Hopefully, I'll have it in hand by next weekend.  I've always loved the Colt Mustang, so I'm anxious to see how Sig up-sized the P238 to accommodate the 9mm cartridge.  You can look forward to the usual un-boxing and range reviews.  Based on the specifications from the Sig Sauer website, this little 9mm should be a really fun gun test out and hopefully work into the carry rotation.  Speaking of carry rotation, I better see if Alan at Remora has a holster for this model yet.

 









Tuesday, June 19, 2012

Hornady Critical Duty 40 S&W 175 Grain FlexLock Terminal Test


Critical Duty is Hornady's newest line of pistol ammunition.  Unlike Critical Defense, the Critical Duty line features a bullet that has been constructed with an "Interlock Band" to help the core and jacket stay together as they penetrate various barriers.  I like the Critical Defense line of ammo and it has tested well for me.  I really wanted to give the new Critical Duty a thorough testing with a focus on terminal performance with the shorter barrel lengths that have become quite popular with the concealed carry folks.

While I was on vacation last month, I did a little ammo shopping during some downtime.  I just happened to be on the right website at the right time to pick up some very reasonably priced boxes of 50 rounds.  Having 50 rounds on hand gives me some wiggle room with my testing as I have plenty of extra rounds to spare for velocity testing as well as terminal testing.  Keeping with the short barrel focus of my testing, I opted to run my tests through two of the shorter barrel lengths.

This test was also a first for me.  Up until now, the majority of my testing has been on 9mm and smaller calibers.  Being my first test with .40 S&W, I thought it would probably go well, but you never know until the bullets start flying into the denim and SIM-TEST media.

Test Pistol Specs:




Testing Protocol:
My testing process is pretty simple.  I take one shot at alternate ends of a SIM-TEST block that is loosely draped with 2 layers of medium weight denim.  I take the shots from 8 feet away and impact velocity is measured 4 inches away from the SIM-TEST block.  My SIM-TEST blocks are now closely calibrated to ballistics gel density.  I shoot the blocks at the range and then bring them home and recover the bullets.  There are two videos below.  The first documents the standard denim and gel test.  The second bonus video documents a 4 layer denim and water jugs test that I did just for fun because I had the water jugs left over after testing.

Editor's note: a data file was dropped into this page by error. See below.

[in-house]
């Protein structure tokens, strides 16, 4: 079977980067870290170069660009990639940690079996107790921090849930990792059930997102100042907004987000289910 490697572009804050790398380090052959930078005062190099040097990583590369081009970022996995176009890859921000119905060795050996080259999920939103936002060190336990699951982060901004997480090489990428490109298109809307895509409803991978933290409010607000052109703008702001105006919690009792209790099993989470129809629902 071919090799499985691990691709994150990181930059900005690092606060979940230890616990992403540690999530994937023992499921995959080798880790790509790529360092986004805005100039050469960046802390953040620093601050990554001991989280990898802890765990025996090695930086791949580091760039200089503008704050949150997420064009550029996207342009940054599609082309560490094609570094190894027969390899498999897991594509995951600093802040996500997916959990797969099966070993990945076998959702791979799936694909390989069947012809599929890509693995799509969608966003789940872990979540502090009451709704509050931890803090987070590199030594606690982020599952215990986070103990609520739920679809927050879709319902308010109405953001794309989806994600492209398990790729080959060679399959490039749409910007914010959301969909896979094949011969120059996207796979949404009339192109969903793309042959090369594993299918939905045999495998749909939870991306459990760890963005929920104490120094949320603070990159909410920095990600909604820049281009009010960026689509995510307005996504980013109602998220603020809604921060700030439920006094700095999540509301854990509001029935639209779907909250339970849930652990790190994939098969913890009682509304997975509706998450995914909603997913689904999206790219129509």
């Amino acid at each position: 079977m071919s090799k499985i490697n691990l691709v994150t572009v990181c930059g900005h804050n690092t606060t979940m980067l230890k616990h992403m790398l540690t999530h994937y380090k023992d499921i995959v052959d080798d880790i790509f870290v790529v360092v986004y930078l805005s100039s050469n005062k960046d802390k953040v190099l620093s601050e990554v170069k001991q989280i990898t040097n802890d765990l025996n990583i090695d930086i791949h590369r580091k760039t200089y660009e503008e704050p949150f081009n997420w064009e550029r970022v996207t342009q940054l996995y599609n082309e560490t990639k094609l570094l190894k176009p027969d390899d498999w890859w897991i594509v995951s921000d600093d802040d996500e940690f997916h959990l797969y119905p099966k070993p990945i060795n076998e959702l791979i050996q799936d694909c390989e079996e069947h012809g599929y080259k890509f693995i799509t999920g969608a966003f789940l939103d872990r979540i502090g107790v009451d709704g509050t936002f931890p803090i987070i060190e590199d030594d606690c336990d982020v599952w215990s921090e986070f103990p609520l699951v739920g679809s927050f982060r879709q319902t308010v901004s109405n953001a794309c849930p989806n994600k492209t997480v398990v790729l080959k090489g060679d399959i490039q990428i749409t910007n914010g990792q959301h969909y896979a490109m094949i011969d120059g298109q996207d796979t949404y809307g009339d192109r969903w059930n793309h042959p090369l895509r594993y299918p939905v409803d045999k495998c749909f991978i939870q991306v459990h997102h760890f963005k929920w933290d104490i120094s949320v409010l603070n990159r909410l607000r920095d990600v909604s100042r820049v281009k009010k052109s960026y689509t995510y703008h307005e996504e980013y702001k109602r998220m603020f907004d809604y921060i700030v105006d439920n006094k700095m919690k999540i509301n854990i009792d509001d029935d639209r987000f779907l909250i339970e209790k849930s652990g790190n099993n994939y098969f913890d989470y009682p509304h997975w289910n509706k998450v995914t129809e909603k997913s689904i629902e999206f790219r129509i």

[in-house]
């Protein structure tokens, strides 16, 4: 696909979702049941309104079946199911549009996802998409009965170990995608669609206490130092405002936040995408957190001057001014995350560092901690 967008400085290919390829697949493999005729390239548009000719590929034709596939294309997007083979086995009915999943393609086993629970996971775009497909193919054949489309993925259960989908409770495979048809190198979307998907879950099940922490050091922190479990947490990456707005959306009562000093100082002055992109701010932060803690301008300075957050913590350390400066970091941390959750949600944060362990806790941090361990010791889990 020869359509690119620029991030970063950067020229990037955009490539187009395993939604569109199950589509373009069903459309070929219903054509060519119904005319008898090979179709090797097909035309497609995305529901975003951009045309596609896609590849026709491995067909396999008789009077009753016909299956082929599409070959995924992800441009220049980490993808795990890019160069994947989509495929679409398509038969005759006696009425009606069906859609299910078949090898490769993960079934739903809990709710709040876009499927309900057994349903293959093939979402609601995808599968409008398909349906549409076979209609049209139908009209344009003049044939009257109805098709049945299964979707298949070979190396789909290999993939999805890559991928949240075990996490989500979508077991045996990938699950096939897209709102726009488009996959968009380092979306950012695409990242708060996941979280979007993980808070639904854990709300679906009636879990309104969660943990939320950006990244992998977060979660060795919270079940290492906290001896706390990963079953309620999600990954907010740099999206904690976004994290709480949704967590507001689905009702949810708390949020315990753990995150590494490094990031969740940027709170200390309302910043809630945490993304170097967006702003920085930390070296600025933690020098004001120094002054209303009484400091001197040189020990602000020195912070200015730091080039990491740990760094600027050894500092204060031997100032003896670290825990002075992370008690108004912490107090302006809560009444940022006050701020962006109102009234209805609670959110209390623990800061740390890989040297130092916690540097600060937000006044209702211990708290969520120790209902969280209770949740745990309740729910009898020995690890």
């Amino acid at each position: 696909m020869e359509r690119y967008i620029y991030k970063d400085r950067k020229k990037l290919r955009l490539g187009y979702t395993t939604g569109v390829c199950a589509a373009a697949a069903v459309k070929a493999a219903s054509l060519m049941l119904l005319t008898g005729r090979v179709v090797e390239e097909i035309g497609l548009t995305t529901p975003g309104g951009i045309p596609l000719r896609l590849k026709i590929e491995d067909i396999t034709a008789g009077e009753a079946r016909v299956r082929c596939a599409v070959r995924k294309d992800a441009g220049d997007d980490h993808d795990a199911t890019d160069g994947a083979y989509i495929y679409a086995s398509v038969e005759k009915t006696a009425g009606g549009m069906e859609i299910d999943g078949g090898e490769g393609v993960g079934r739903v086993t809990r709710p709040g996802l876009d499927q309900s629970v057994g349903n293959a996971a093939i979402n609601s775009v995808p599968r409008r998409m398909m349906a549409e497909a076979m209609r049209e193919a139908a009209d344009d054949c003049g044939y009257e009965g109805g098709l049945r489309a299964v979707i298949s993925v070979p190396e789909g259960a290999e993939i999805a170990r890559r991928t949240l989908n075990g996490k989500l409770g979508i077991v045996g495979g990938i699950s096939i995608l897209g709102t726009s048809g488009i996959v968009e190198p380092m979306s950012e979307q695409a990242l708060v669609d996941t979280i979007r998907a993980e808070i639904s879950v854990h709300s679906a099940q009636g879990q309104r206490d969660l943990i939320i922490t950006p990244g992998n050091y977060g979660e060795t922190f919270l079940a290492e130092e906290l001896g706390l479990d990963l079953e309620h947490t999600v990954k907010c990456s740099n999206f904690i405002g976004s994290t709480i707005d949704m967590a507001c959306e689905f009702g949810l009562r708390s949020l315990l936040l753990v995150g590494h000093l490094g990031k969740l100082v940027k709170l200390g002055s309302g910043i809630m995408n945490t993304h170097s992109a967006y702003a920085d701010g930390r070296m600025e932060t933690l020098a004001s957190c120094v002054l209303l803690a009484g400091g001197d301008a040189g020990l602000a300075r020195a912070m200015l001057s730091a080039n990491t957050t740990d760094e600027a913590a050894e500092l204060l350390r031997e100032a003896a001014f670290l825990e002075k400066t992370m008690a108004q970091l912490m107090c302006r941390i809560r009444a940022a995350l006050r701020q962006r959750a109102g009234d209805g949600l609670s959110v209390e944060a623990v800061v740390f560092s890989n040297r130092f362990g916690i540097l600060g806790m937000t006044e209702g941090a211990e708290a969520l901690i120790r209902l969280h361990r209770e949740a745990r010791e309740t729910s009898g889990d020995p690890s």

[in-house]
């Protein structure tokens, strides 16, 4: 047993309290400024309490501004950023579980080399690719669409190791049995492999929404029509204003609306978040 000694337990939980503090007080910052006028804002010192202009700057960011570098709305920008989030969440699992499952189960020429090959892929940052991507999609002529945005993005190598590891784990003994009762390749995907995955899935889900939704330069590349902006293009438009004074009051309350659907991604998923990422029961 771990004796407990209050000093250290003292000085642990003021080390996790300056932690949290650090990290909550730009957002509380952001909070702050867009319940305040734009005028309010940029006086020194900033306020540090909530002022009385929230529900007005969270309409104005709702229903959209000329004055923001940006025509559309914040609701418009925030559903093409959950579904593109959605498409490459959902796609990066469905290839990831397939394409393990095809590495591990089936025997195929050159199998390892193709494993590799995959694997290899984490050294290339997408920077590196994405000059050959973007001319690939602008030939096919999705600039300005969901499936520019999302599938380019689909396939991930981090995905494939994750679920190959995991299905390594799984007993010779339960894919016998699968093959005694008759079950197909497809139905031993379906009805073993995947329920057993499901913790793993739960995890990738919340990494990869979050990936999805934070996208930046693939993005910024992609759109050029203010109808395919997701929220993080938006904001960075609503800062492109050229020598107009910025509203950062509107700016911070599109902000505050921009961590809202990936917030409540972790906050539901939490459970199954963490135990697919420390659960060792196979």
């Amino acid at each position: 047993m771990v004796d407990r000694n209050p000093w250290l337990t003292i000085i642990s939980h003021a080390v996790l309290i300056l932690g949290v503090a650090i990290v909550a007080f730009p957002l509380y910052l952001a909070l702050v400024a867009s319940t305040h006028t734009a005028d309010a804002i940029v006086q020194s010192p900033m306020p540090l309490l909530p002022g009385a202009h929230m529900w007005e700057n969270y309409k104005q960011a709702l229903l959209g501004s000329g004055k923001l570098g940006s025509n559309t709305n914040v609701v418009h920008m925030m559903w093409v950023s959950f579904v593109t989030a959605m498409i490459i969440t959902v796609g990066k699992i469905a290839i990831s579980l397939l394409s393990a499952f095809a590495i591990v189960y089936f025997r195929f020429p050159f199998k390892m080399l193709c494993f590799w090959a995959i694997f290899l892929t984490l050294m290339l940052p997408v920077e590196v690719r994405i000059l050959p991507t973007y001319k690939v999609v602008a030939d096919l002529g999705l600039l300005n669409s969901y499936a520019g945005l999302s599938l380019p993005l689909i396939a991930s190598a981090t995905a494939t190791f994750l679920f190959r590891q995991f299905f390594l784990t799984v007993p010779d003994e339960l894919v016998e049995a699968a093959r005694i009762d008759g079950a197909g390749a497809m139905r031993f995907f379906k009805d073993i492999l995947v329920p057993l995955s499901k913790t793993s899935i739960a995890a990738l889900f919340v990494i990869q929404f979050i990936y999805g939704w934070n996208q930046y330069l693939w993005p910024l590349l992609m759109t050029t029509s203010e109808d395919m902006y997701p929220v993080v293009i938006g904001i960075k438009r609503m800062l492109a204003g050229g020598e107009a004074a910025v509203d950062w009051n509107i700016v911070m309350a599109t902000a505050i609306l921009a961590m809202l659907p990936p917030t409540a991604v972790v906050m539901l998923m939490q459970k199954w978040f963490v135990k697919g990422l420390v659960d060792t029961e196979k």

The two recovered test rounds and all their details are shown below. 

During the first video you will see I had a failure to fire on the second round of my velocity test string with my Glock 27.  It didn't show well on the video so I took a better picture when I got home.  I really don't understand why this round failed to fire when the rest worked just fine.  I have to assume it was loaded with a bad primer since the primer sealing red lacquer appears to be consistent with the other rounds.  


If you watched the second video of the water jug test, then you saw how disappointed I was that the bullet passed through all 4 jugs.  I did go to the berm to look for the round and suddenly realized I was standing in the middle of all my velocity test shots that had piled into the very hard dirt/small rocks and came to rest right on top of the dirt.  So I've added a new feature for this blog entry that I'm calling Tales from the Berm.  It's been fairly dry this spring and the rain we have been getting has been evaporating quickly with all the wind we've been getting.  The berms are especially hard right now and you can see how 3 of the 4 recovered rounds held on to their jackets even after plowing headlong into the hard pack berm at 655 miles per hour.